Explore Innovations in Industrial Biotechnology at Upcoming Workshops
UC San Diego Extension highlights microbial fermentation and metabolic engineering at its annual Industrial Biotechnology Workshops on Aug. 14-18
Newswise — Industrial biotechnology scientists, educators, entrepreneurs and executives from around the globe will be convening on the University of California San Diego campus this summer to explore the latest advances and world-changing innovations heating up the white-hot field of industrial biotechnology with workshops in microbial fermentation and metabolic engineering.
UC San Diego Extension will host its annual Industrial Biotechnology Workshops on Aug. 14 through 18. Participants can attend the whole program or attend the workshops on microbial fermentation or metabolic engineering separately.
Now in its fifth year, this widely acclaimed educational event creates an informal, intimate environment for robust exchange of knowledge and ideas among world-class academic instructors and leaders of cutting-edge companies of every size from startup to mature, said Hugo Villar, associate dean of Professional & Continuing Education for UC San Diego Extension.
“Whether from California or China, biotechnology professionals attending these workshops will have a front-row seat to learn about current developments and advanced scientific skills being used to solve some the world’s most difficult problems,” Villar said.
For the past four years, the workshop focused primarily on microbial fermentation, which is the transformation of feedstocks, such as plant sugars, into useful products, like fuels, chemicals, beer or antibiotics, by bacteria, yeast, fungi or algae.
The Microbial Fermentation Workshop will be held Aug. 16 to 18. Participants will be introduced to the fundamental knowledge and practical skills needed to design, develop, optimize, control, scale-up, analyze and troubleshoot fermentation processes.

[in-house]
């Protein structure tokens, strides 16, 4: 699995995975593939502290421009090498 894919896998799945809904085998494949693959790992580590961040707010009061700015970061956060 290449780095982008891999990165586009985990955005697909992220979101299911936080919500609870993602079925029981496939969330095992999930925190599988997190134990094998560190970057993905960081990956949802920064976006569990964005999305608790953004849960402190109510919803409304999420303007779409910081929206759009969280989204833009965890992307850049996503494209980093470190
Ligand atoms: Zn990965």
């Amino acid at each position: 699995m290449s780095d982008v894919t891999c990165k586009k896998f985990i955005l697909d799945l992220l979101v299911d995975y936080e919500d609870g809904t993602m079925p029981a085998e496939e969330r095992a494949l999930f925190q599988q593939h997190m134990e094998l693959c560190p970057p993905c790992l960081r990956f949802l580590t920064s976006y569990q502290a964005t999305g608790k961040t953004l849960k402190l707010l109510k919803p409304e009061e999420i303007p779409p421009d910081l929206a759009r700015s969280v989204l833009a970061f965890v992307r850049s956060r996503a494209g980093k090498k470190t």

As one of just a handful of programs in the world that provide in-depth, practically oriented coursework in microbial fermentation, it is expected to draw participants from Connecticut to Croatia.
While workshop participants should have some basic knowledge and experience in fermentation, everyone from scientists to biotech business executives to graduate students could benefit from the microbial fermentation workshop.
This year’s program features some of the brightest minds in the field, including:
Jeff Lievense, senior advisor of Bioengineering & Technology, Genomatica;
Rachel Dutton, assistant professor of Molecular Biology, UC San Diego;
Michael Japs, senior director of Process Technology, Genomatica;
Jon Hansen, principal of New Leaf Biotech;
Jason Ryder, vice president, Process R&D, Hampton Creek; and
Karen Fortmann, senior research scientist, White Labs.
Five interactive case studies, including production of microbes for cheese and beer, will allow attendees to practice what they learn, while the “Fermentation Firing Line” segment will offer a lively, open ended forum for posing questions to the instructional team on fermentation-related topics.
In addition, everyone in attendance can participate in a tour of the global headquarters of White Labs, which produces yeast for beer making, and attend a hosted reception in its craft beer tasting room.
A new segment on metabolic engineering, which will run Aug. 14-15, will also be offered.
Recently named as one of the top 10 emerging technologies by the World Economic Forum, metabolic engineering focuses on the design and development of equipment and processes for manufacturing products such as agriculture, food, animal feed and pharmaceuticals.
Instructors joining the interactive course with case studies throughout the curriculum include:
John Pierce, MIT lecturer and former scientist at multinational firms BP and DuPont;
Adam Feist, project scientist, UC San Diego;
Ben Griffin, senior director, Microbial and Enzyme Engineering, Synthetic Genomics;
Jeff Lievense, senior advisor, Genomatica;
Jim Mills, chief technology officer, BioAmber, Inc.;
Bernhard Palsson, principal investigator, UC San Diego; and
Kristy Salmon, head of research, BP.
Those who attend the Metabolic Engineering segment are also invited to participate in a tour of the global headquarters of White Labs, which produces yeast for beer making, and attend a hosted reception in its craft beer tasting room.
Those interested in finding out more about the upcoming workshops can visit http://extension.ucsd.edu/industrialbiotech , call (858) 534-9353 or email email@example.com.